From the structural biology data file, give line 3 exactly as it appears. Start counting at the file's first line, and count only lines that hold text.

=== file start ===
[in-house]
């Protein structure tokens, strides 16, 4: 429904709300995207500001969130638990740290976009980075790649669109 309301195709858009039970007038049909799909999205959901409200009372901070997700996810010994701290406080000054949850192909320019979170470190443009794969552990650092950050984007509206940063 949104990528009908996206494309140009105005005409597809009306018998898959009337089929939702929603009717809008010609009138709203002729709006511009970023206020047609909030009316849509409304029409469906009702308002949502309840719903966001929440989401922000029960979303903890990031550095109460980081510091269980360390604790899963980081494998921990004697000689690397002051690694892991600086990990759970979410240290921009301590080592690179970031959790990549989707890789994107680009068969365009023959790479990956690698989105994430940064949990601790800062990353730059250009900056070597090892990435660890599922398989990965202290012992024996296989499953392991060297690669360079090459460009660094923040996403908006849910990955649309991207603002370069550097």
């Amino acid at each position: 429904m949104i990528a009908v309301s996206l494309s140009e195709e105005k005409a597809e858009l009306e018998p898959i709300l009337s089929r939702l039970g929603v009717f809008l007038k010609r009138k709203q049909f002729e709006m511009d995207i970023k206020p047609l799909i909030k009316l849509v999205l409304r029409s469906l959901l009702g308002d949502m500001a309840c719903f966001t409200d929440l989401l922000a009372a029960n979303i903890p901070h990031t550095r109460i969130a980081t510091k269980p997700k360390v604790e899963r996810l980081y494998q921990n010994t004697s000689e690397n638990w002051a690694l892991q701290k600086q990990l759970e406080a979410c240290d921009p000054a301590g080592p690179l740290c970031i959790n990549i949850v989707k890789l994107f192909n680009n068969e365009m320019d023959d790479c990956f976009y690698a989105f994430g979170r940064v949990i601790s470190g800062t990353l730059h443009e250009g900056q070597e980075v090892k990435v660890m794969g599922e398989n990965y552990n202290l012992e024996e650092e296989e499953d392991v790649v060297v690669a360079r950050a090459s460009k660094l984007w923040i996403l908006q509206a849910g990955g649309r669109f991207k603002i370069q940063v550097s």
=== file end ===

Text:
């Amino acid at each position: 429904m949104i990528a009908v309301s996206l494309s140009e195709e105005k005409a597809e858009l009306e018998p898959i709300l009337s089929r939702l039970g929603v009717f809008l007038k010609r009138k709203q049909f002729e709006m511009d995207i970023k206020p047609l799909i909030k009316l849509v999205l409304r029409s469906l959901l009702g308002d949502m500001a309840c719903f966001t409200d929440l989401l922000a009372a029960n979303i903890p901070h990031t550095r109460i969130a980081t510091k269980p997700k360390v604790e899963r996810l980081y494998q921990n010994t004697s000689e690397n638990w002051a690694l892991q701290k600086q990990l759970e406080a979410c240290d921009p000054a301590g080592p690179l740290c970031i959790n990549i949850v989707k890789l994107f192909n680009n068969e365009m320019d023959d790479c990956f976009y690698a989105f994430g979170r940064v949990i601790s470190g800062t990353l730059h443009e250009g900056q070597e980075v090892k990435v660890m794969g599922e398989n990965y552990n202290l012992e024996e650092e296989e499953d392991v790649v060297v690669a360079r950050a090459s460009k660094l984007w923040i996403l908006q509206a849910g990955g649309r669109f991207k603002i370069q940063v550097s």